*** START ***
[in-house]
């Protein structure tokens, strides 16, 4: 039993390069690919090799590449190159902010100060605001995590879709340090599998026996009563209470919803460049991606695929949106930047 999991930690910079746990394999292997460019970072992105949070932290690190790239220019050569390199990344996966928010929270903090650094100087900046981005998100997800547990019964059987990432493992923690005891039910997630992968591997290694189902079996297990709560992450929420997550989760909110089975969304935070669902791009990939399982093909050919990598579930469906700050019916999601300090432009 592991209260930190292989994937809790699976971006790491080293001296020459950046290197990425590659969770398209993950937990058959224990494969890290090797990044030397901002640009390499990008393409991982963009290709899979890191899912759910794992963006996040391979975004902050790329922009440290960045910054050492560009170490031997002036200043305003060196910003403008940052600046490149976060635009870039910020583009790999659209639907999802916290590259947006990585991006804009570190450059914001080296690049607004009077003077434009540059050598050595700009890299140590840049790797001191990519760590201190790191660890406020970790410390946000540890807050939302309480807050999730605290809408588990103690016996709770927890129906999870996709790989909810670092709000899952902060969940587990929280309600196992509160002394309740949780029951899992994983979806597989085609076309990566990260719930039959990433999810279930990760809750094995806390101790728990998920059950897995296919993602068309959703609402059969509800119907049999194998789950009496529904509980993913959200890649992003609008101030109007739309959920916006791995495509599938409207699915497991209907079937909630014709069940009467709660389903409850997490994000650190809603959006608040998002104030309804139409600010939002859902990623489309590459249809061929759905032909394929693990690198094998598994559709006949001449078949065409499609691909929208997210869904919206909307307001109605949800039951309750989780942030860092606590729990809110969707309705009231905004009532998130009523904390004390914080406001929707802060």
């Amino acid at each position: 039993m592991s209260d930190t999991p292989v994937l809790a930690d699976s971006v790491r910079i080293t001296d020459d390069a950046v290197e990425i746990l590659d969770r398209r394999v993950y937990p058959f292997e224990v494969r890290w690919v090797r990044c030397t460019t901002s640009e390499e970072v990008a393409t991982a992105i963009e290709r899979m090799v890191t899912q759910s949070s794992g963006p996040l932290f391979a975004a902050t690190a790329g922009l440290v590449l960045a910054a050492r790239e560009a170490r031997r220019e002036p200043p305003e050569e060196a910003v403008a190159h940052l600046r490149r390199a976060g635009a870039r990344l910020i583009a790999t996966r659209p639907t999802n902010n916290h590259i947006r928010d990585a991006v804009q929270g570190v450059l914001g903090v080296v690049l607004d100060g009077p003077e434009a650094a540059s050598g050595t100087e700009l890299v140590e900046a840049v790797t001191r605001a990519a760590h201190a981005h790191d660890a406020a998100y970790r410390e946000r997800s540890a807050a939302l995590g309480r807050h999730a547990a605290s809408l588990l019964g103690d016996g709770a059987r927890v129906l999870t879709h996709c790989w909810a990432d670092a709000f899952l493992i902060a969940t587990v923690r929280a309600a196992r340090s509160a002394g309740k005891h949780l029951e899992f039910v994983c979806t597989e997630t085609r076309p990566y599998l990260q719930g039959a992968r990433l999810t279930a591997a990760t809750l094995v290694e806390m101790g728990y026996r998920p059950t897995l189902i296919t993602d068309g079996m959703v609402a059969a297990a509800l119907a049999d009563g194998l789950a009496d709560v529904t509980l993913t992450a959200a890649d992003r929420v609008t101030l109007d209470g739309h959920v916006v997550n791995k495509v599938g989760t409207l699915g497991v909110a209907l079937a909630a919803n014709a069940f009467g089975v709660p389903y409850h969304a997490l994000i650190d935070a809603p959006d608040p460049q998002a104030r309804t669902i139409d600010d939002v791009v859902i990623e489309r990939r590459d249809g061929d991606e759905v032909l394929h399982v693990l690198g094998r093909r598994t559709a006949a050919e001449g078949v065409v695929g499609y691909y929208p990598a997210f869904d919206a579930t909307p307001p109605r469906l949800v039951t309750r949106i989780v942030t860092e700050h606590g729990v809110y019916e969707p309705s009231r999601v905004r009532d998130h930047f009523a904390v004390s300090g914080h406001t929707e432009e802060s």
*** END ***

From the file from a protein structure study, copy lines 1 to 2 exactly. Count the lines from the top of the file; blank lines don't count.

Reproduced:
[in-house]
């Protein structure tokens, strides 16, 4: 039993390069690919090799590449190159902010100060605001995590879709340090599998026996009563209470919803460049991606695929949106930047 999991930690910079746990394999292997460019970072992105949070932290690190790239220019050569390199990344996966928010929270903090650094100087900046981005998100997800547990019964059987990432493992923690005891039910997630992968591997290694189902079996297990709560992450929420997550989760909110089975969304935070669902791009990939399982093909050919990598579930469906700050019916999601300090432009 592991209260930190292989994937809790699976971006790491080293001296020459950046290197990425590659969770398209993950937990058959224990494969890290090797990044030397901002640009390499990008393409991982963009290709899979890191899912759910794992963006996040391979975004902050790329922009440290960045910054050492560009170490031997002036200043305003060196910003403008940052600046490149976060635009870039910020583009790999659209639907999802916290590259947006990585991006804009570190450059914001080296690049607004009077003077434009540059050598050595700009890299140590840049790797001191990519760590201190790191660890406020970790410390946000540890807050939302309480807050999730605290809408588990103690016996709770927890129906999870996709790989909810670092709000899952902060969940587990929280309600196992509160002394309740949780029951899992994983979806597989085609076309990566990260719930039959990433999810279930990760809750094995806390101790728990998920059950897995296919993602068309959703609402059969509800119907049999194998789950009496529904509980993913959200890649992003609008101030109007739309959920916006791995495509599938409207699915497991209907079937909630014709069940009467709660389903409850997490994000650190809603959006608040998002104030309804139409600010939002859902990623489309590459249809061929759905032909394929693990690198094998598994559709006949001449078949065409499609691909929208997210869904919206909307307001109605949800039951309750989780942030860092606590729990809110969707309705009231905004009532998130009523904390004390914080406001929707802060």